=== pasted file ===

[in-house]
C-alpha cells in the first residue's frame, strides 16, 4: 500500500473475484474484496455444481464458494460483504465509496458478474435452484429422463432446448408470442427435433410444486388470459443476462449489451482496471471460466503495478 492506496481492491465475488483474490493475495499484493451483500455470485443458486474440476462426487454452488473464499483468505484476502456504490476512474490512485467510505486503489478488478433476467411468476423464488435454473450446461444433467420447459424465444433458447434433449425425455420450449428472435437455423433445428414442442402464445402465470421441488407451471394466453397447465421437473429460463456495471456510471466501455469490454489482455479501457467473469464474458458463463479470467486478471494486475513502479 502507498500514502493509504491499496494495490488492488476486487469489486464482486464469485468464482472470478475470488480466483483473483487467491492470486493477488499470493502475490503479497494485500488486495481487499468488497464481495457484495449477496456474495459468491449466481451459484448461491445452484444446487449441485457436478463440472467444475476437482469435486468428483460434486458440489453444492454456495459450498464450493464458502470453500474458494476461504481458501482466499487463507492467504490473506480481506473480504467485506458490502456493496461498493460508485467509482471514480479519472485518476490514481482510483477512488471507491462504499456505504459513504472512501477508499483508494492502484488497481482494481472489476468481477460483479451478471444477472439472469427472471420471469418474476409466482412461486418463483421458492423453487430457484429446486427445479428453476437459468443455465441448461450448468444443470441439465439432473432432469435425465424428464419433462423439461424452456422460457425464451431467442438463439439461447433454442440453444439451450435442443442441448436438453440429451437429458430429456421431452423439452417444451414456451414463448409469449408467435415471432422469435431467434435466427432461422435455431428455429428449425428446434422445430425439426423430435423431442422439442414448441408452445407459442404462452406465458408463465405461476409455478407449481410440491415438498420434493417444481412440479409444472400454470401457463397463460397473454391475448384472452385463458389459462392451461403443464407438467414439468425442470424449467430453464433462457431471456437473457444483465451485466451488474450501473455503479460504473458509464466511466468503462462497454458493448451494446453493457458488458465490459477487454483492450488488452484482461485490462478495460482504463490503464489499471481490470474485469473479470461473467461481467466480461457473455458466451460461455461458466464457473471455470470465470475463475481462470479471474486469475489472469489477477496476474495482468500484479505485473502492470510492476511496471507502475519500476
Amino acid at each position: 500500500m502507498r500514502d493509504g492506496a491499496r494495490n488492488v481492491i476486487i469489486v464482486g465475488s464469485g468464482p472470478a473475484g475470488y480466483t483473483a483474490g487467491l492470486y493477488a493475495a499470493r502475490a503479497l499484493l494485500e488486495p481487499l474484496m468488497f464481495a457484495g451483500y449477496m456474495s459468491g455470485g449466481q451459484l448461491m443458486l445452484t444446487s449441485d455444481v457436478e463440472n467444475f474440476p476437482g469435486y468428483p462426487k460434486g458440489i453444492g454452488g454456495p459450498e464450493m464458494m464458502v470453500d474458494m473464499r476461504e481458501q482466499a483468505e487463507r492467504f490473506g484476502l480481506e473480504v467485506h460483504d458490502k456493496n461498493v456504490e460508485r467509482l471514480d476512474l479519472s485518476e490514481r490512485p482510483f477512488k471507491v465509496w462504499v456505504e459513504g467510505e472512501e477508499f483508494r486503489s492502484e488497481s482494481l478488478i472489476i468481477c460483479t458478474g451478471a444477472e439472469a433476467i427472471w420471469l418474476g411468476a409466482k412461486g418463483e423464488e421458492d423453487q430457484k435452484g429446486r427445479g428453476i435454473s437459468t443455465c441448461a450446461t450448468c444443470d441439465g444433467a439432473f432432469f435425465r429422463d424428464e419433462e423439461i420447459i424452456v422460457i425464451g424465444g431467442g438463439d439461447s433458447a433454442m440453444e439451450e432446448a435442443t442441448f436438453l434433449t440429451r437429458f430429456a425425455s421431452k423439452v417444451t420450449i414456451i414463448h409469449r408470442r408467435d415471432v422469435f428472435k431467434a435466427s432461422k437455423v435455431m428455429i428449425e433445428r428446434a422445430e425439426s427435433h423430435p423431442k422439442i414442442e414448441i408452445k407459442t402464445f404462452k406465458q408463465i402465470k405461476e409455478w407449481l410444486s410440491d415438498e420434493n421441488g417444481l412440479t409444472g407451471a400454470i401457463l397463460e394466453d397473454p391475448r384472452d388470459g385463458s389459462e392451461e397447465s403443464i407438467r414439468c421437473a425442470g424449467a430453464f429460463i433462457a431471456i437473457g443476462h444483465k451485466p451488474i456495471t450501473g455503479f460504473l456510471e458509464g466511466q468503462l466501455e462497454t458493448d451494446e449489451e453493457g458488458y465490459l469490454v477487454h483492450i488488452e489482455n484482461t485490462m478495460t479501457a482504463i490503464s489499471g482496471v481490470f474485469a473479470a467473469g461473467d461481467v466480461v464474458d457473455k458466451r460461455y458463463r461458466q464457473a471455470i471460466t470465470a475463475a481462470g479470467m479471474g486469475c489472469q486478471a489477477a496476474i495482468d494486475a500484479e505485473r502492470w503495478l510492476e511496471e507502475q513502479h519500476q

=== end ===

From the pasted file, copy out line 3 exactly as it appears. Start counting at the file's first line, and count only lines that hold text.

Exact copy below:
Amino acid at each position: 500500500m502507498r500514502d493509504g492506496a491499496r494495490n488492488v481492491i476486487i469489486v464482486g465475488s464469485g468464482p472470478a473475484g475470488y480466483t483473483a483474490g487467491l492470486y493477488a493475495a499470493r502475490a503479497l499484493l494485500e488486495p481487499l474484496m468488497f464481495a457484495g451483500y449477496m456474495s459468491g455470485g449466481q451459484l448461491m443458486l445452484t444446487s449441485d455444481v457436478e463440472n467444475f474440476p476437482g469435486y468428483p462426487k460434486g458440489i453444492g454452488g454456495p459450498e464450493m464458494m464458502v470453500d474458494m473464499r476461504e481458501q482466499a483468505e487463507r492467504f490473506g484476502l480481506e473480504v467485506h460483504d458490502k456493496n461498493v456504490e460508485r467509482l471514480d476512474l479519472s485518476e490514481r490512485p482510483f477512488k471507491v465509496w462504499v456505504e459513504g467510505e472512501e477508499f483508494r486503489s492502484e488497481s482494481l478488478i472489476i468481477c460483479t458478474g451478471a444477472e439472469a433476467i427472471w420471469l418474476g411468476a409466482k412461486g418463483e423464488e421458492d423453487q430457484k435452484g429446486r427445479g428453476i435454473s437459468t443455465c441448461a450446461t450448468c444443470d441439465g444433467a439432473f432432469f435425465r429422463d424428464e419433462e423439461i420447459i424452456v422460457i425464451g424465444g431467442g438463439d439461447s433458447a433454442m440453444e439451450e432446448a435442443t442441448f436438453l434433449t440429451r437429458f430429456a425425455s421431452k423439452v417444451t420450449i414456451i414463448h409469449r408470442r408467435d415471432v422469435f428472435k431467434a435466427s432461422k437455423v435455431m428455429i428449425e433445428r428446434a422445430e425439426s427435433h423430435p423431442k422439442i414442442e414448441i408452445k407459442t402464445f404462452k406465458q408463465i402465470k405461476e409455478w407449481l410444486s410440491d415438498e420434493n421441488g417444481l412440479t409444472g407451471a400454470i401457463l397463460e394466453d397473454p391475448r384472452d388470459g385463458s389459462e392451461e397447465s403443464i407438467r414439468c421437473a425442470g424449467a430453464f429460463i433462457a431471456i437473457g443476462h444483465k451485466p451488474i456495471t450501473g455503479f460504473l456510471e458509464g466511466q468503462l466501455e462497454t458493448d451494446e449489451e453493457g458488458y465490459l469490454v477487454h483492450i488488452e489482455n484482461t485490462m478495460t479501457a482504463i490503464s489499471g482496471v481490470f474485469a473479470a467473469g461473467d461481467v466480461v464474458d457473455k458466451r460461455y458463463r461458466q464457473a471455470i471460466t470465470a475463475a481462470g479470467m479471474g486469475c489472469q486478471a489477477a496476474i495482468d494486475a500484479e505485473r502492470w503495478l510492476e511496471e507502475q513502479h519500476q